We can’t wait, either.

Drinking the Lemonade

One other quick Bulbrook note… One of the biggest musical happenings this spring was the release of Beyonce’s Lemonade. Shortly after the album dropped, Anna revealed on Instagram that she contributed viola to one of the tracks on the record. A scan of the album’s extensive credits reveals that she played on the first song, “Pray You Catch Me.”

Toxic Gold

As always, we’ll round out Toxicity with some video goodies. First up, while Anna is talking about herself, here’s an interview she did for Girl Rock Nation around the time of All At Once:

And now a couple of thrilling performances by The Airborne Toxic Event: the potent punk rock of “The Kids Are Ready to Die”/”Welcome to Your Wedding Day” from Roxwell, and an acoustic “This Losing”/”Sometime Around Midnight” combo from Live Daily Sessions, circa 2008.

GlenGlen is the founder and editor of This Is Nowhere. He’s grateful for an understanding wife and kids who indulge his silly compulsion to chase a band all over the Pacific Northwest (and occasionally beyond) every time the opportunity arises.

Los Toxicos is a monthly feature where we get to know a fan of The Airborne Toxic Event. To nominate a fan (or yourself) for a future month, e-mail us.

Sarah with The Airborne Toxic Event

Name: Sarah McCullough (@linesofthecars)

Where are you from?

South Jersey, just across the river from Philadelphia.

Tell us about yourself (who you are, what you do for a living, hobbies, etc.).

I’m a 20 year old student, and I study and work part-time at Rowan University. I love to read (TATE book club anybody??) and I love playing music and going to see live music. I’m always trying to become a better writer myself because I admire that so much. I also like to do crafts and make food and coffee and stuff and I’m pretty much an old lady on the inside.

How did you become a fan of The Airborne Toxic Event?

When I was like 12-13 I used to watch music videos on TV every day before school, so I was hooked from the very first time I saw the “Sometime Around Midnight” video. That was also around the time that I started to play guitar. Not only was I captivated by the song, but I was so excited to see a girl in an awesome band, and I’ve truly been obsessed ever since.

Do any of your family or friends like The Airborne Toxic Event? Did you convert them, or did they convert you?

My boyfriend’s a super fan like myself, and we actually met through our obsession with the band. My brother likes them too, and my mom got into them through me. The first few times she heard them she said they sound like The Clash and kinda Springsteen-y, which I thought was cool because she was spot on with a few of their influences.

What does your Airborne Toxic Event collection include?

Several shirts and sweatshirts, CDs, a DVD, vinyl, a setlist, a few picks, some guitar strings. Plus a few things that I’ve made. Always in the market for more though!

Sarah's Airborne Toxic Creations

What’s your favorite TATE song, and why?

This is the question I was dreading! It truly changes constantly and every album has been my favorite at one point or another. I actually just wrote a paper for my Spanish composition class about “The Lines of the Cars,” and that’s one that I’ve always really liked because of how much I like White Noise too. That, “Half of Something Else” and “Duet” are a few that I haven’t seen live yet but I really want to. Those two would for sure give me goosebumps because they’re just such gorgeous songs. As for album, I think I’ll say their self-titled may be my favorite, but ask me tomorrow and it could totally be a different answer.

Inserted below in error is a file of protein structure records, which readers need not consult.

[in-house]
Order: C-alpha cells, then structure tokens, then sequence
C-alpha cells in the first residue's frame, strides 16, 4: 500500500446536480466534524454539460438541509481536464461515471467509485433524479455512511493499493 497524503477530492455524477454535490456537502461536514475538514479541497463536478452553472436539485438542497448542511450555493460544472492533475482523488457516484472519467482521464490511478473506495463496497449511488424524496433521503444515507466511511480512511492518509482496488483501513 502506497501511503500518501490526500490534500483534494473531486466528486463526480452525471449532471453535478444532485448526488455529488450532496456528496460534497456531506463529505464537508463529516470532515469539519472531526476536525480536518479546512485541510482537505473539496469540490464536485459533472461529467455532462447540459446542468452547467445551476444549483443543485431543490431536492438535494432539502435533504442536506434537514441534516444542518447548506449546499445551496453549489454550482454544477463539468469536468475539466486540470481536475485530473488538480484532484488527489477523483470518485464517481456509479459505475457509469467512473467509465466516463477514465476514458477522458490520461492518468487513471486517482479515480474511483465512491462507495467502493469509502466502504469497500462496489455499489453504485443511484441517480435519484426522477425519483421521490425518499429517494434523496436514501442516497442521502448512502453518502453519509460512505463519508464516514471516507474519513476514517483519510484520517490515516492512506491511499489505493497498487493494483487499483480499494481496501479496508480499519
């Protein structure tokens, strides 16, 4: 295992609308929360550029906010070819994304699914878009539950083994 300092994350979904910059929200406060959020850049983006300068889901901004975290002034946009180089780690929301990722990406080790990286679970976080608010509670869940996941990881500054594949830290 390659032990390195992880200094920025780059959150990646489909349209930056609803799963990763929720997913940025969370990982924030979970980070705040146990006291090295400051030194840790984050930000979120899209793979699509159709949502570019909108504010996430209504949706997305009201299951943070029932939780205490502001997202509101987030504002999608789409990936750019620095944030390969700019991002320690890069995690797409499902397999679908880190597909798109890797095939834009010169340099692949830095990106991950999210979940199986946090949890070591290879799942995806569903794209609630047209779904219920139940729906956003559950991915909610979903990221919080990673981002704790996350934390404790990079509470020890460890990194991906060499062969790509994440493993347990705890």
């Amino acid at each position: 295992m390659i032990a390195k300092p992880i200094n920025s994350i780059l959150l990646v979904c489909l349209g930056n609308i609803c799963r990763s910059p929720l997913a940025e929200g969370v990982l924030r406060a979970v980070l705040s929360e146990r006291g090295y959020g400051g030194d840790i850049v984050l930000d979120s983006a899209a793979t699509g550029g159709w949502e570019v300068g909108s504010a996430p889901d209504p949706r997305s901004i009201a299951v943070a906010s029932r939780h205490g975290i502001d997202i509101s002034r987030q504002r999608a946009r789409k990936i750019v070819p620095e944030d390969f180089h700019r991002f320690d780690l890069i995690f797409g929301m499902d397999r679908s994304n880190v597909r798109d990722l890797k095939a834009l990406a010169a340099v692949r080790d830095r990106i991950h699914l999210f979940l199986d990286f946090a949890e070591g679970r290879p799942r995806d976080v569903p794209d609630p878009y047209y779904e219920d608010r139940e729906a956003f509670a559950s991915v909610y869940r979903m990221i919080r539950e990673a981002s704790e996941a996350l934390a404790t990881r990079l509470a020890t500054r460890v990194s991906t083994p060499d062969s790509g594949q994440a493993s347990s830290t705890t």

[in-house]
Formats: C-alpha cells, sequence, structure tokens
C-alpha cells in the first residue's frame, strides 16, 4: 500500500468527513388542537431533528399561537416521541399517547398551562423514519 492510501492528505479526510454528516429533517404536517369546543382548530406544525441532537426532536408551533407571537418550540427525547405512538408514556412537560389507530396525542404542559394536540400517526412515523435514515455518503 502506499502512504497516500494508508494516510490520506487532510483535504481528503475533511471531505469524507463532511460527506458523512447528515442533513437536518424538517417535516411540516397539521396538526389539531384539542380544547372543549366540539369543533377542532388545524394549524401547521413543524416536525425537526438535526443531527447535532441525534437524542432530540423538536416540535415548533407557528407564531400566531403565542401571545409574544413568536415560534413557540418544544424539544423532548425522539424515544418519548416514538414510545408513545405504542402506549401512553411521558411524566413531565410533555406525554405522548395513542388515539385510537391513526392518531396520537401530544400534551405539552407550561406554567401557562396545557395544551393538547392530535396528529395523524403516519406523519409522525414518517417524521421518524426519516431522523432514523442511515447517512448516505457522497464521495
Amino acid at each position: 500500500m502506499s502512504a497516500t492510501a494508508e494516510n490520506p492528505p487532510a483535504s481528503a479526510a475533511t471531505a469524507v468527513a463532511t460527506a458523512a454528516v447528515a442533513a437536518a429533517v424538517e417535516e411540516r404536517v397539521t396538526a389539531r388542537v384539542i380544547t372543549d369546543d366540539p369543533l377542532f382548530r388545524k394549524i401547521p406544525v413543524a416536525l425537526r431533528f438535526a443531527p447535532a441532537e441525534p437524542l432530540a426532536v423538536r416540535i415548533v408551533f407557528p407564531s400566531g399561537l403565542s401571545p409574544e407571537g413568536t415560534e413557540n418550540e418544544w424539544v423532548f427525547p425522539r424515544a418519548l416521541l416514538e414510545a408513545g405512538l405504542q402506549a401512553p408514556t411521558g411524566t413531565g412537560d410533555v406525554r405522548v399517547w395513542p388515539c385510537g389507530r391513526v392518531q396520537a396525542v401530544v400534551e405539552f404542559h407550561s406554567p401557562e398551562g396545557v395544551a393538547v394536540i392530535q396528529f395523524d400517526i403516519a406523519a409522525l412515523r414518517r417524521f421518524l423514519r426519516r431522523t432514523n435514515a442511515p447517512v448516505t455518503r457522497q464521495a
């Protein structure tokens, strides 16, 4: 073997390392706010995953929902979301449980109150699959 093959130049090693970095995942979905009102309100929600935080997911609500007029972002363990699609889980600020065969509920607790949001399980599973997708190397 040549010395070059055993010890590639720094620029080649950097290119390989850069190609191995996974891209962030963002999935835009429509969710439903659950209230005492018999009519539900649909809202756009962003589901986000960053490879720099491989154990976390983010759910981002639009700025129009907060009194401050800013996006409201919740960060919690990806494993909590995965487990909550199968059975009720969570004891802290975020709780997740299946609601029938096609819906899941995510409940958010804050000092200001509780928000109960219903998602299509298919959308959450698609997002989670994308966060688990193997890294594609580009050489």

Have you ever had a special experience at a TATE concert? Tell us about it.

Aside from the obvious answer of all of them, two in particular come to mind: the Chicago show on the Dope Machines tour, and the Keswick show on the Whisky Machine tour. The Chicago show was like a dream, better than a dream, and I even had fun in line talking to new friends. Plus it was my first time meeting them! The Keswick show makes the list not only because of the Shazam pre-show that I was lucky enough to win my way into, but also because I was able to talk to all of them after like a normal person, which I was too nervous to do before that. I could talk for hours about these two shows, and in fact I’m sure I have.

What’s on your Airborne Toxic Event bucket list?

Ah, still so much! I’d love to see an acoustic show as well as one with an orchestra. There are also several songs that I’m dying to see them play, and if possible I’d love to see them in L.A. and even abroad. And I think I’m too much of a shy nervous wreck to make this happen, but I’d love to let them know just how much their music has meant to me.

Are there any other bands you would recommend that Airborne fans check out?

Definitely My Morning Jacket and The National if they haven’t gotten into those already!

Sarah's TATE jacket

Randy with Steven Chen and Adrian Rodriguez of The Airborne Toxic Event in Reno, NV

Randy with Steven Chen and Adrian Rodriguez of The Airborne Toxic Event in Reno, NV

Los Toxicos is a monthly feature where we get to know a fan of The Airborne Toxic Event. To nominate a fan (or yourself) for a future month, e-mail us.

Name: Randy Ramsey (@randymanramsey)

Where are you from?

Williston, ND (via Metaline Falls, WA)

Tell us about yourself (who you are, what you do for a living, hobbies, etc.).

I’m Randy Ramsey, 40 years old. Married 14 years with 3 kids, son Jaydis (10) daughters Maleah (8) and Tyleigh (6).